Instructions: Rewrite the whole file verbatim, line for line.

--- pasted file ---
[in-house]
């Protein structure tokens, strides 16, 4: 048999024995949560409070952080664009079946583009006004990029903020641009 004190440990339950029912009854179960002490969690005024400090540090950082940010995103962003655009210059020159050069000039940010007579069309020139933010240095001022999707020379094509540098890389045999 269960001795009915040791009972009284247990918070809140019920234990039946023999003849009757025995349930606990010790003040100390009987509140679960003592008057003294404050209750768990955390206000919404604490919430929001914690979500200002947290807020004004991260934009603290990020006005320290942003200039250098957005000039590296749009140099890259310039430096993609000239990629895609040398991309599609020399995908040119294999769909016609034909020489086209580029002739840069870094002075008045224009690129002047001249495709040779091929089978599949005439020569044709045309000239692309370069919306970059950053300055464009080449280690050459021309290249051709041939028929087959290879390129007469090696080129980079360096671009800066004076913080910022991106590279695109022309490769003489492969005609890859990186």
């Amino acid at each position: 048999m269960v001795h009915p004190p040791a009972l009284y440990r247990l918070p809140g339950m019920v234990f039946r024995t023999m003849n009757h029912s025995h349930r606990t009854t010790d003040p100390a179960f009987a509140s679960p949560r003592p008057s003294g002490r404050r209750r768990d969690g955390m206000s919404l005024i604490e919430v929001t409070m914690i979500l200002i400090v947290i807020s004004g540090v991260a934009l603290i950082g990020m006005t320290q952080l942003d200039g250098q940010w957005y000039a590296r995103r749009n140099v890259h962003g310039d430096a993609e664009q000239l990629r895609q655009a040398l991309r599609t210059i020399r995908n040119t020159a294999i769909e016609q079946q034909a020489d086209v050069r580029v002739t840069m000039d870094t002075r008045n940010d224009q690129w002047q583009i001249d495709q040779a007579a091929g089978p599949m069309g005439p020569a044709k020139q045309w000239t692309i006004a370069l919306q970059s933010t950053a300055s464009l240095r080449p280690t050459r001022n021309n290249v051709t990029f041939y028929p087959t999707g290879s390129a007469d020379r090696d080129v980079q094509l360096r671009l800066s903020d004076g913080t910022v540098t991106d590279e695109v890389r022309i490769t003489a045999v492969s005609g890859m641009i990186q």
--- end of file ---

[in-house]
């Protein structure tokens, strides 16, 4: 048999024995949560409070952080664009079946583009006004990029903020641009 004190440990339950029912009854179960002490969690005024400090540090950082940010995103962003655009210059020159050069000039940010007579069309020139933010240095001022999707020379094509540098890389045999 269960001795009915040791009972009284247990918070809140019920234990039946023999003849009757025995349930606990010790003040100390009987509140679960003592008057003294404050209750768990955390206000919404604490919430929001914690979500200002947290807020004004991260934009603290990020006005320290942003200039250098957005000039590296749009140099890259310039430096993609000239990629895609040398991309599609020399995908040119294999769909016609034909020489086209580029002739840069870094002075008045224009690129002047001249495709040779091929089978599949005439020569044709045309000239692309370069919306970059950053300055464009080449280690050459021309290249051709041939028929087959290879390129007469090696080129980079360096671009800066004076913080910022991106590279695109022309490769003489492969005609890859990186």
């Amino acid at each position: 048999m269960v001795h009915p004190p040791a009972l009284y440990r247990l918070p809140g339950m019920v234990f039946r024995t023999m003849n009757h029912s025995h349930r606990t009854t010790d003040p100390a179960f009987a509140s679960p949560r003592p008057s003294g002490r404050r209750r768990d969690g955390m206000s919404l005024i604490e919430v929001t409070m914690i979500l200002i400090v947290i807020s004004g540090v991260a934009l603290i950082g990020m006005t320290q952080l942003d200039g250098q940010w957005y000039a590296r995103r749009n140099v890259h962003g310039d430096a993609e664009q000239l990629r895609q655009a040398l991309r599609t210059i020399r995908n040119t020159a294999i769909e016609q079946q034909a020489d086209v050069r580029v002739t840069m000039d870094t002075r008045n940010d224009q690129w002047q583009i001249d495709q040779a007579a091929g089978p599949m069309g005439p020569a044709k020139q045309w000239t692309i006004a370069l919306q970059s933010t950053a300055s464009l240095r080449p280690t050459r001022n021309n290249v051709t990029f041939y028929p087959t999707g290879s390129a007469d020379r090696d080129v980079q094509l360096r671009l800066s903020d004076g913080t910022v540098t991106d590279e695109v890389r022309i490769t003489a045999v492969s005609g890859m641009i990186q």